Below are some barefoot hoof diagrams to give you an idea of what the shape of the "ideal" hoof should look like. The parts of the hoof are labeled for reference.
Note: Healthy hooves can vary depending on the environment the horse is living in and the terrain they regularly encounter.
Note the following points:
The rear hoof has a slightly pointed toe compared to the front hoof. This is because the rear hooves are used to propel the horse forward and so the point helps the hoof dig into the ground to provide more push.
Contrary to popular belief, the hoof wall should not be the only structure to bear the weight of the horse. When only the wall is loaded it is referred to as peripheral loading and it puts way too much stress on the laminar connection and has a dramatic effect on the blood supply to the hoof.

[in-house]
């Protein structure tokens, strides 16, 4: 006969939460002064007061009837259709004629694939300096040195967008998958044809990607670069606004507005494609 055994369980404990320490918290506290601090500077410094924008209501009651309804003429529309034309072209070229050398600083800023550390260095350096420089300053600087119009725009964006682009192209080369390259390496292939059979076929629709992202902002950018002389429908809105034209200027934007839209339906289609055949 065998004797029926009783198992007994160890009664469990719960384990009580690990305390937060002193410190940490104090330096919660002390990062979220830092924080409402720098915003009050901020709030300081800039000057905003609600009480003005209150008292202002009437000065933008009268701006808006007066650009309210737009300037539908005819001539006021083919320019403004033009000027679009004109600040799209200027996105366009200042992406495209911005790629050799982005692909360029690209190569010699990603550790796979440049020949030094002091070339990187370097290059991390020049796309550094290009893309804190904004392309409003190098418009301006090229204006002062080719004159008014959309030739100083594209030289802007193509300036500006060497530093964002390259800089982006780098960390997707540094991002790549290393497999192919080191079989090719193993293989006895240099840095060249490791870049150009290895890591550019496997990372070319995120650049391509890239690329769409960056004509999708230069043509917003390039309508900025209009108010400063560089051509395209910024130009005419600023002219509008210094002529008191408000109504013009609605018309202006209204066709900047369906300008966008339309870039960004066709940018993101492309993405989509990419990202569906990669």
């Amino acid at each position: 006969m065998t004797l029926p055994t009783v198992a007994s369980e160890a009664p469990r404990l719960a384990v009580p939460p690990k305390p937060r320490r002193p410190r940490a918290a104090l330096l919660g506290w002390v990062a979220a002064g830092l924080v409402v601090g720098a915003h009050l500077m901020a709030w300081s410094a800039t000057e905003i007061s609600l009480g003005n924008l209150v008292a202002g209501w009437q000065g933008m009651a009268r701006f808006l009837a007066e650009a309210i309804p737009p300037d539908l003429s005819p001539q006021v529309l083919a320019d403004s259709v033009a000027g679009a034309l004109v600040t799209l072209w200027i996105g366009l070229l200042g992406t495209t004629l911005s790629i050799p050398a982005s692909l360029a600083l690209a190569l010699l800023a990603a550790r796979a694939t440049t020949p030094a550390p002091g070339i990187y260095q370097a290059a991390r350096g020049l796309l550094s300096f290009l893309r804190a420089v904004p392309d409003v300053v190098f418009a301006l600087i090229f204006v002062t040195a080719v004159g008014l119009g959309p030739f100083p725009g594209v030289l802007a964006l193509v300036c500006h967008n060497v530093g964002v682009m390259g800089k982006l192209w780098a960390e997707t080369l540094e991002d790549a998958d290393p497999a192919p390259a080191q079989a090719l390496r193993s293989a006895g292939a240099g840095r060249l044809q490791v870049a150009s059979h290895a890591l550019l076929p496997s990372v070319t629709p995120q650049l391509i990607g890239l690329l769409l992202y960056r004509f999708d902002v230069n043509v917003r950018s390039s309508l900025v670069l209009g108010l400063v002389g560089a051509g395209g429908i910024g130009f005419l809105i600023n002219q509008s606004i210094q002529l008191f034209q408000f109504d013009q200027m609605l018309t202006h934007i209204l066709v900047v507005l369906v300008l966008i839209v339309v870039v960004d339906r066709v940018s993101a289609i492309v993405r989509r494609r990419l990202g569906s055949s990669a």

Dr Robert Bowker VMD, PhD recently did research on this and found that on a:
The diagrams below show the difference between a hoof that is trimmed so that it is peripherally loaded (images on the left) compared to hoof that is trimmed to avoid peripheral loading (images on right) which allows both the wall and the sole to bear weight.
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